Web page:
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Ben Pelt, Legislative Affairs, Associated Students of the University of Nevada

BY MARIE ANDRUSEWICZ -- Nevada’s Board of Regents sets policy that affects thousands of college students throughout the state, yet one voice is missing from that governing body: that of an actual student.

Ben Pelt, Associated Students of the University of Nevada, wants to change that.

“A student would bring a perspective that the board members don’t really have in that students are on campus every day, they’re the ones interacting with their peers, and, more importantly, they’re the ones who are affected by the policies that are actually created,” says Pelt.

Nevada is in the minority in not having a student representative – 40 states do. It’s a long process to change the state’s policy, says Pelt, since it requires amending the state constitution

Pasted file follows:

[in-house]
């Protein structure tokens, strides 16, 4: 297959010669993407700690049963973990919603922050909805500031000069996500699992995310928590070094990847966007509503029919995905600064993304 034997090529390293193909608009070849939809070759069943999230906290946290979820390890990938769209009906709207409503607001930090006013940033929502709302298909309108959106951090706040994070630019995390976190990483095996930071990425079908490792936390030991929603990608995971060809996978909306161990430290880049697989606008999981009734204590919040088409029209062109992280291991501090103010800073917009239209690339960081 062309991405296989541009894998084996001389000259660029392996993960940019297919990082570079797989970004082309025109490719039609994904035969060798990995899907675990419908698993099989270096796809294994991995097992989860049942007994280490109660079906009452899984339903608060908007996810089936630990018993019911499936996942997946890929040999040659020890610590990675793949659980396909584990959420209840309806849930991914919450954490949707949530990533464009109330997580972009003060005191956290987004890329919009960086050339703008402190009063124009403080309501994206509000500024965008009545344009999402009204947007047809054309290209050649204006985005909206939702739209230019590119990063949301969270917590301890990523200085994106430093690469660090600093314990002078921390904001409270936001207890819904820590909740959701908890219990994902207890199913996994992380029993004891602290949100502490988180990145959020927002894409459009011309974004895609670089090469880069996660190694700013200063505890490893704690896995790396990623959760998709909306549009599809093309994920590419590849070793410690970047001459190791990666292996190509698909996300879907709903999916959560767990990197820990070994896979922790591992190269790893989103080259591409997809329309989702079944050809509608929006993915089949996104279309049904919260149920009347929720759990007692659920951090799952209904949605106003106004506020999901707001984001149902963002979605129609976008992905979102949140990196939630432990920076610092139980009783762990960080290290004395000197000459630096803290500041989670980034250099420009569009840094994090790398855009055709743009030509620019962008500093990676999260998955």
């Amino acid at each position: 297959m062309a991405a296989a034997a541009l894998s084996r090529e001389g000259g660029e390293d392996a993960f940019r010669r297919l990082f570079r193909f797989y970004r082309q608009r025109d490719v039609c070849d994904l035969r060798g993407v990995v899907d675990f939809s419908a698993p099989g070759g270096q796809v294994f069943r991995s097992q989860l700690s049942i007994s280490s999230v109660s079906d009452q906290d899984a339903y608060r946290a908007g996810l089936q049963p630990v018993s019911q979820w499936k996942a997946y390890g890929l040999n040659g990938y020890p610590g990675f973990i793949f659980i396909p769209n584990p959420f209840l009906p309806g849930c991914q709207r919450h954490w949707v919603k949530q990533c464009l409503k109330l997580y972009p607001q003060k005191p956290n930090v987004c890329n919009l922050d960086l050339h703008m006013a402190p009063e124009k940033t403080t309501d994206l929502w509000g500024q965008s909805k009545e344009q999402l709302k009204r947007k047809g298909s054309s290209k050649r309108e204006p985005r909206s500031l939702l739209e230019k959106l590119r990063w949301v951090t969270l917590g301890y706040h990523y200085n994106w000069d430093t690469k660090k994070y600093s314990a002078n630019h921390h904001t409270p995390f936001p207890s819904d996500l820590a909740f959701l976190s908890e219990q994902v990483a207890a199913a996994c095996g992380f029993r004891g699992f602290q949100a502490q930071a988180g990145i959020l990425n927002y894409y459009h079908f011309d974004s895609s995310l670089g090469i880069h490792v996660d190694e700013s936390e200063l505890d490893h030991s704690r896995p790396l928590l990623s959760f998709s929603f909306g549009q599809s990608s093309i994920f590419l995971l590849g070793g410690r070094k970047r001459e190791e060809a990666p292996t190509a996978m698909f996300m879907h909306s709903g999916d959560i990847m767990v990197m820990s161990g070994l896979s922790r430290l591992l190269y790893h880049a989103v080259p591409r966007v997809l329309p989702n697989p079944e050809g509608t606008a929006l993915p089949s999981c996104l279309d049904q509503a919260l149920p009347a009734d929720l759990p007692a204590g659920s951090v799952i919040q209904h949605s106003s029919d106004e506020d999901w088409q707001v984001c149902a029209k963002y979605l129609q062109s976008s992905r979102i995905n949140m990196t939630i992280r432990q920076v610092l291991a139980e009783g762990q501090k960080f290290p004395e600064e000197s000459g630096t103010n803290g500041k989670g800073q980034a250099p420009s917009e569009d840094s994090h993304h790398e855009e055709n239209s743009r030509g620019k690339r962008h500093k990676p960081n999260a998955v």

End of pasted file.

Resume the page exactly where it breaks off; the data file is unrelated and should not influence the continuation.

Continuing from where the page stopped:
But wouldn’t having a student on the board almost guarantee a knee-jerk vote against tuition increases?

Not so, says Pelt. Seventy percent of student regents say that they would vote to increase tuition if they thought it would benefit their institution or if they think it’s necessary.

OK, but aren’t students too immature to wield that kind of power.

Support comes from

“A lot of people may think that because they’re still in school they might not have the necessary faculties to make those decisions,” says Pelt. “But from my perspective, being on campus here, students are very competent.”

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